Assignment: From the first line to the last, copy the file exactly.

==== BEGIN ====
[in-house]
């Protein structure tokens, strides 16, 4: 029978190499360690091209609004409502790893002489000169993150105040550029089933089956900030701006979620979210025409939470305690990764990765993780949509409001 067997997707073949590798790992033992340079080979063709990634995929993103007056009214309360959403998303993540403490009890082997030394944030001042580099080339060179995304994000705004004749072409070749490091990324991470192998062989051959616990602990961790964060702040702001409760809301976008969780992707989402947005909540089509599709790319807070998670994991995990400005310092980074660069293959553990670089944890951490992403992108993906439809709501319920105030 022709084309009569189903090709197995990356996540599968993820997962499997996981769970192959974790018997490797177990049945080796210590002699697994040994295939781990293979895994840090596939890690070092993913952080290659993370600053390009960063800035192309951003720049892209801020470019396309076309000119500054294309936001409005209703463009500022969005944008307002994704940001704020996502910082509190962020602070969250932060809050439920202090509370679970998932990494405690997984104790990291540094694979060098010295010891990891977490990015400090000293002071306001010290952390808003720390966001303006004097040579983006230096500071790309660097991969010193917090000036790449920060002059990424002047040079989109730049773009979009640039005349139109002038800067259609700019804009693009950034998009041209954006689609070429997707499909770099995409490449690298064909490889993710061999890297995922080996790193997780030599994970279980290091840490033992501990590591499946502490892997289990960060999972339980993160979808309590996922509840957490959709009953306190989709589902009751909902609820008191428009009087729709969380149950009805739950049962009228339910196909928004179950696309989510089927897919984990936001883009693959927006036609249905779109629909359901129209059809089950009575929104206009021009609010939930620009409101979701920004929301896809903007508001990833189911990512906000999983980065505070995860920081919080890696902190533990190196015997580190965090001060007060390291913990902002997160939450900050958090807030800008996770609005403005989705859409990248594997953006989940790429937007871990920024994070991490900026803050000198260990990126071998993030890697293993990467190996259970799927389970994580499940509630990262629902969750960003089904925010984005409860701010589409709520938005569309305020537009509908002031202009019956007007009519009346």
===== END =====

[in-house]
């Protein structure tokens, strides 16, 4: 029978190499360690091209609004409502790893002489000169993150105040550029089933089956900030701006979620979210025409939470305690990764990765993780949509409001 067997997707073949590798790992033992340079080979063709990634995929993103007056009214309360959403998303993540403490009890082997030394944030001042580099080339060179995304994000705004004749072409070749490091990324991470192998062989051959616990602990961790964060702040702001409760809301976008969780992707989402947005909540089509599709790319807070998670994991995990400005310092980074660069293959553990670089944890951490992403992108993906439809709501319920105030 022709084309009569189903090709197995990356996540599968993820997962499997996981769970192959974790018997490797177990049945080796210590002699697994040994295939781990293979895994840090596939890690070092993913952080290659993370600053390009960063800035192309951003720049892209801020470019396309076309000119500054294309936001409005209703463009500022969005944008307002994704940001704020996502910082509190962020602070969250932060809050439920202090509370679970998932990494405690997984104790990291540094694979060098010295010891990891977490990015400090000293002071306001010290952390808003720390966001303006004097040579983006230096500071790309660097991969010193917090000036790449920060002059990424002047040079989109730049773009979009640039005349139109002038800067259609700019804009693009950034998009041209954006689609070429997707499909770099995409490449690298064909490889993710061999890297995922080996790193997780030599994970279980290091840490033992501990590591499946502490892997289990960060999972339980993160979808309590996922509840957490959709009953306190989709589902009751909902609820008191428009009087729709969380149950009805739950049962009228339910196909928004179950696309989510089927897919984990936001883009693959927006036609249905779109629909359901129209059809089950009575929104206009021009609010939930620009409101979701920004929301896809903007508001990833189911990512906000999983980065505070995860920081919080890696902190533990190196015997580190965090001060007060390291913990902002997160939450900050958090807030800008996770609005403005989705859409990248594997953006989940790429937007871990920024994070991490900026803050000198260990990126071998993030890697293993990467190996259970799927389970994580499940509630990262629902969750960003089904925010984005409860701010589409709520938005569309305020537009509908002031202009019956007007009519009346």